When it came to entertainment, the rating dropped further, with just over half considering it ‘satisfactory’ or ‘very good’ and the other half considering it ‘not very good’ or ‘bad’. Stuart Wood, a Brit who retired to Johor and has lived there more than six years, said they were “sadly lacking in this area and still have a long way to go.”
For most expats, the best thing about living in Johor was the lower cost of living, particularly when compared to Singapore. Others liked the feeling of space and the reduced traffic.
Mike Hill, a British citizen who has lived in Johor for several years, wrote, “It is a good size city, life is more laid back… you can have a reasonably priced landed house and still be in the city centre in 10-15 minutes and no hassle of traffic jams. The place is still cosmopolitan enough to meet most needs, and you have the option of Singapore for the big city experiences.”
A Japanese expat, who preferred not to be named, said that in Johor, “We can enjoy multifaceted culture and various nationalities.” Emmanuel Cochard, who is Swiss and works in both Singapore and Malaysia, says that despite its shortcomings, he enjoys living in Johor as it offers the “freedom to have my own vehicle and offers many destinations, including beaches hiking trails and nature.”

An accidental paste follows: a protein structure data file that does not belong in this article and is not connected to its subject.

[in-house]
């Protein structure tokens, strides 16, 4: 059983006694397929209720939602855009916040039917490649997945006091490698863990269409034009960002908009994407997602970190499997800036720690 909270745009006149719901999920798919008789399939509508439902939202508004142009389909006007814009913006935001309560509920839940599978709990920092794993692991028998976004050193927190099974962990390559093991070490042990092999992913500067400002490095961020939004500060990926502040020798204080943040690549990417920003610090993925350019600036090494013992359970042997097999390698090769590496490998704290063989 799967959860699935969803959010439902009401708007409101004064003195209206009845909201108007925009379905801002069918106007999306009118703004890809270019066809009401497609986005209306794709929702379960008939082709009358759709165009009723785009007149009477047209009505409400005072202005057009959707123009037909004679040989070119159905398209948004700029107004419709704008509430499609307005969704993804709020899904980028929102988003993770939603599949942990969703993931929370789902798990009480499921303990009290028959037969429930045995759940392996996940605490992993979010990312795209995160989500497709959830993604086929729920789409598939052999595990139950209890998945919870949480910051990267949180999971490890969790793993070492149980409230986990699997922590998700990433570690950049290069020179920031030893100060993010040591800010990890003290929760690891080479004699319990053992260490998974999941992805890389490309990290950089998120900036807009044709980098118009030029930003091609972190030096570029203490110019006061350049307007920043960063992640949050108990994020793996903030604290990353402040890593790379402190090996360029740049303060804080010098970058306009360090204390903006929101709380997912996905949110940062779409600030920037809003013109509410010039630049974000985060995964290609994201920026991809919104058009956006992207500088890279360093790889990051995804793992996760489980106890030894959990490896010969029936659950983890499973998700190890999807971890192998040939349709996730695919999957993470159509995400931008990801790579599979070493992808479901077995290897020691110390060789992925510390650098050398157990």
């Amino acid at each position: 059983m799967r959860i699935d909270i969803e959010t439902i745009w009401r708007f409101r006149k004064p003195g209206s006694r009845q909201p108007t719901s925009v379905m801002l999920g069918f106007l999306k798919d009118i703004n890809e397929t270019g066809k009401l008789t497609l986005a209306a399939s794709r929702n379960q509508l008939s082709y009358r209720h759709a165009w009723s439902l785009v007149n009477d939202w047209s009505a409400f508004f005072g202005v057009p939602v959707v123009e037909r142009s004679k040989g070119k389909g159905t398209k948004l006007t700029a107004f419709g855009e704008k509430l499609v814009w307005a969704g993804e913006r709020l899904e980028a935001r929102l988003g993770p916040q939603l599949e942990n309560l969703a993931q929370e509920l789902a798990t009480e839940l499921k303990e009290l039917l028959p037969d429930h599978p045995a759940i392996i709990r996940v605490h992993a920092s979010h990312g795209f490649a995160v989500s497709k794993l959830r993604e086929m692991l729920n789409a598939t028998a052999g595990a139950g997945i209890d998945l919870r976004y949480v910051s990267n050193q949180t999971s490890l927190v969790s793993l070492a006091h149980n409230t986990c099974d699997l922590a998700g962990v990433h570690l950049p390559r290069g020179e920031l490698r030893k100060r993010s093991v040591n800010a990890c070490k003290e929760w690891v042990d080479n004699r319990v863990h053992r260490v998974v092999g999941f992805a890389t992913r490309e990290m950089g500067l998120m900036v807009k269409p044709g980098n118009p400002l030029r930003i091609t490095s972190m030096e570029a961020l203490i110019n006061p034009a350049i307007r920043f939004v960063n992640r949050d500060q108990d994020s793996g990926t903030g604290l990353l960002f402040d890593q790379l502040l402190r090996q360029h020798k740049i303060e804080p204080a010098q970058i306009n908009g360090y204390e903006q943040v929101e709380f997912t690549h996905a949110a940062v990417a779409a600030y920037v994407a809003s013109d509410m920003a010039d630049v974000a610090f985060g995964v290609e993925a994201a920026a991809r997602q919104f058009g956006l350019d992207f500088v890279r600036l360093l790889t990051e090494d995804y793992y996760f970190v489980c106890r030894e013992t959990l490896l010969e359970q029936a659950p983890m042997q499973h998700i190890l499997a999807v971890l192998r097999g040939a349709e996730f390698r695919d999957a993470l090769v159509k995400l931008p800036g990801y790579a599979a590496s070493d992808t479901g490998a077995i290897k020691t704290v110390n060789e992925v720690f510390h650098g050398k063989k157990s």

For other expats thinking about moving here, the most frequent advice was to be open-minded, which is true for expats moving to any part of the world, especially one with cultural differences.
New Zealander Christine Hackett wrote “Be open-minded. Every place is different, use your common sense. People say it is not safe here but it is as safe as any place in the world. You can get hurt in your own city.” Jodie George recommended joining the InternationalWomen’s Association in JB, and they certainly seem to be very active.
David Taylor, who is British and has lived in Johor for several years, wrote, “Johor is truly a unique city. A melting pot of culture, creed, and race. It’s down to the individual if you choose to embrace this. But if you don’t, you really are missing out on some great adventures.”